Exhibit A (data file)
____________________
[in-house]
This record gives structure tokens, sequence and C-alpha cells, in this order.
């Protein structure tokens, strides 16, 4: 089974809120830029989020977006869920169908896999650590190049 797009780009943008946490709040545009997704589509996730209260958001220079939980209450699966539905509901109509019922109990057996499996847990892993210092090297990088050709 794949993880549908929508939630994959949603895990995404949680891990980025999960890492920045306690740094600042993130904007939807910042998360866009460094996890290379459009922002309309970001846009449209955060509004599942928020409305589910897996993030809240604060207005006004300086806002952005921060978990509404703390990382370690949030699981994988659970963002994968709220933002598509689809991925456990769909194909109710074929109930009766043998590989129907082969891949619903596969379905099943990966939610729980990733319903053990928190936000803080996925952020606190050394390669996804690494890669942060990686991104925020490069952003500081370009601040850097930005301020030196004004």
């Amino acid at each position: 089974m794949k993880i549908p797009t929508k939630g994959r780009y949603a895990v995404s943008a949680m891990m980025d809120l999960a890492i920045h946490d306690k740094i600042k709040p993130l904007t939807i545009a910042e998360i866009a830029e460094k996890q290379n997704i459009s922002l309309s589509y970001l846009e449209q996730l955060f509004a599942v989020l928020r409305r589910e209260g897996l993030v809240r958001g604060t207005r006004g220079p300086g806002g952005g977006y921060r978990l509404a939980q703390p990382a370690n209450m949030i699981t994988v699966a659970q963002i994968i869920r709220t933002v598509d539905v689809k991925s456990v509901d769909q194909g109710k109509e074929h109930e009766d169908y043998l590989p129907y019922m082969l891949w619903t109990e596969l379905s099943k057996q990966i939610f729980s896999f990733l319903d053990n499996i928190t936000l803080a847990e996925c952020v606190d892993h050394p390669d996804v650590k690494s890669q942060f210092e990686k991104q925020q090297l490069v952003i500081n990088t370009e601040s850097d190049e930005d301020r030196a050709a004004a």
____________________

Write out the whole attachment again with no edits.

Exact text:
[in-house]
This record gives structure tokens, sequence and C-alpha cells, in this order.
């Protein structure tokens, strides 16, 4: 089974809120830029989020977006869920169908896999650590190049 797009780009943008946490709040545009997704589509996730209260958001220079939980209450699966539905509901109509019922109990057996499996847990892993210092090297990088050709 794949993880549908929508939630994959949603895990995404949680891990980025999960890492920045306690740094600042993130904007939807910042998360866009460094996890290379459009922002309309970001846009449209955060509004599942928020409305589910897996993030809240604060207005006004300086806002952005921060978990509404703390990382370690949030699981994988659970963002994968709220933002598509689809991925456990769909194909109710074929109930009766043998590989129907082969891949619903596969379905099943990966939610729980990733319903053990928190936000803080996925952020606190050394390669996804690494890669942060990686991104925020490069952003500081370009601040850097930005301020030196004004």
């Amino acid at each position: 089974m794949k993880i549908p797009t929508k939630g994959r780009y949603a895990v995404s943008a949680m891990m980025d809120l999960a890492i920045h946490d306690k740094i600042k709040p993130l904007t939807i545009a910042e998360i866009a830029e460094k996890q290379n997704i459009s922002l309309s589509y970001l846009e449209q996730l955060f509004a599942v989020l928020r409305r589910e209260g897996l993030v809240r958001g604060t207005r006004g220079p300086g806002g952005g977006y921060r978990l509404a939980q703390p990382a370690n209450m949030i699981t994988v699966a659970q963002i994968i869920r709220t933002v598509d539905v689809k991925s456990v509901d769909q194909g109710k109509e074929h109930e009766d169908y043998l590989p129907y019922m082969l891949w619903t109990e596969l379905s099943k057996q990966i939610f729980s896999f990733l319903d053990n499996i928190t936000l803080a847990e996925c952020v606190d892993h050394p390669d996804v650590k690494s890669q942060f210092e990686k991104q925020q090297l490069v952003i500081n990088t370009e601040s850097d190049e930005d301020r030196a050709a004004a």